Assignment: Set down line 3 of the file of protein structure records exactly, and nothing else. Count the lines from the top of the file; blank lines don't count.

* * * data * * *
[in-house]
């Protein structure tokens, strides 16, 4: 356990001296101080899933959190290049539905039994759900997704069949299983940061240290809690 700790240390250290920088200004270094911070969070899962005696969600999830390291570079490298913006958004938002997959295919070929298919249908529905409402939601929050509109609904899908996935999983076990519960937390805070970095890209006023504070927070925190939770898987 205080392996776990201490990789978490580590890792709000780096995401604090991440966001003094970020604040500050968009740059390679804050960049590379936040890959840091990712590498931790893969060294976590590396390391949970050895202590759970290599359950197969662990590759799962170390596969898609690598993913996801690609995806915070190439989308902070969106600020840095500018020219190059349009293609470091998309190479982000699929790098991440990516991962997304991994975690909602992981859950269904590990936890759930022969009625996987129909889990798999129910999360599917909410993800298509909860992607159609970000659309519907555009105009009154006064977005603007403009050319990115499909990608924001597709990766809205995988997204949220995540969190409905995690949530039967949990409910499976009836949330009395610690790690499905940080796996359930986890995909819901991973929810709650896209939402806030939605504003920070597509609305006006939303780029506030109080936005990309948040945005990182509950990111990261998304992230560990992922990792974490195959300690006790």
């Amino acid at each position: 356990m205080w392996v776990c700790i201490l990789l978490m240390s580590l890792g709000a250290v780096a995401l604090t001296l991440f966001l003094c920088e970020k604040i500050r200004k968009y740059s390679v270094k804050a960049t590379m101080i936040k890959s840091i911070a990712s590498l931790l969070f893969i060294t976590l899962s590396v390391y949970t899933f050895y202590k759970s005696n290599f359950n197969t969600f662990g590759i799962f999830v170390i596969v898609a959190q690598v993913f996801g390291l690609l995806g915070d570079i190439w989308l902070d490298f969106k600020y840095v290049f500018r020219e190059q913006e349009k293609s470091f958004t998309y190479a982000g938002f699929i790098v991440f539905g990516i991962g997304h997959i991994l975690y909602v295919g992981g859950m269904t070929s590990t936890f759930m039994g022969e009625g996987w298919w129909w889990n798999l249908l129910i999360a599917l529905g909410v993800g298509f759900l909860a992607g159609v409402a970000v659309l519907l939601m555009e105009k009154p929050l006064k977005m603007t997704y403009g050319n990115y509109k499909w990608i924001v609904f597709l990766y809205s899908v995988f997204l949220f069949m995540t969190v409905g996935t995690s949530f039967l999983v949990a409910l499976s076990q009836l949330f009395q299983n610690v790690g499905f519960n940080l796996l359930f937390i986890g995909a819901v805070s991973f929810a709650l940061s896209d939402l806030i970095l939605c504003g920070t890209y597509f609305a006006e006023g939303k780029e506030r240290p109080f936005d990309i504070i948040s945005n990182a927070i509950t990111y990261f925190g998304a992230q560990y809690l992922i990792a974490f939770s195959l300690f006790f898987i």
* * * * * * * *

């Amino acid at each position: 356990m205080w392996v776990c700790i201490l990789l978490m240390s580590l890792g709000a250290v780096a995401l604090t001296l991440f966001l003094c920088e970020k604040i500050r200004k968009y740059s390679v270094k804050a960049t590379m101080i936040k890959s840091i911070a990712s590498l931790l969070f893969i060294t976590l899962s590396v390391y949970t899933f050895y202590k759970s005696n290599f359950n197969t969600f662990g590759i799962f999830v170390i596969v898609a959190q690598v993913f996801g390291l690609l995806g915070d570079i190439w989308l902070d490298f969106k600020y840095v290049f500018r020219e190059q913006e349009k293609s470091f958004t998309y190479a982000g938002f699929i790098v991440f539905g990516i991962g997304h997959i991994l975690y909602v295919g992981g859950m269904t070929s590990t936890f759930m039994g022969e009625g996987w298919w129909w889990n798999l249908l129910i999360a599917l529905g909410v993800g298509f759900l909860a992607g159609v409402a970000v659309l519907l939601m555009e105009k009154p929050l006064k977005m603007t997704y403009g050319n990115y509109k499909w990608i924001v609904f597709l990766y809205s899908v995988f997204l949220f069949m995540t969190v409905g996935t995690s949530f039967l999983v949990a409910l499976s076990q009836l949330f009395q299983n610690v790690g499905f519960n940080l796996l359930f937390i986890g995909a819901v805070s991973f929810a709650l940061s896209d939402l806030i970095l939605c504003g920070t890209y597509f609305a006006e006023g939303k780029e506030r240290p109080f936005d990309i504070i948040s945005n990182a927070i509950t990111y990261f925190g998304a992230q560990y809690l992922i990792a974490f939770s195959l300690f006790f898987i």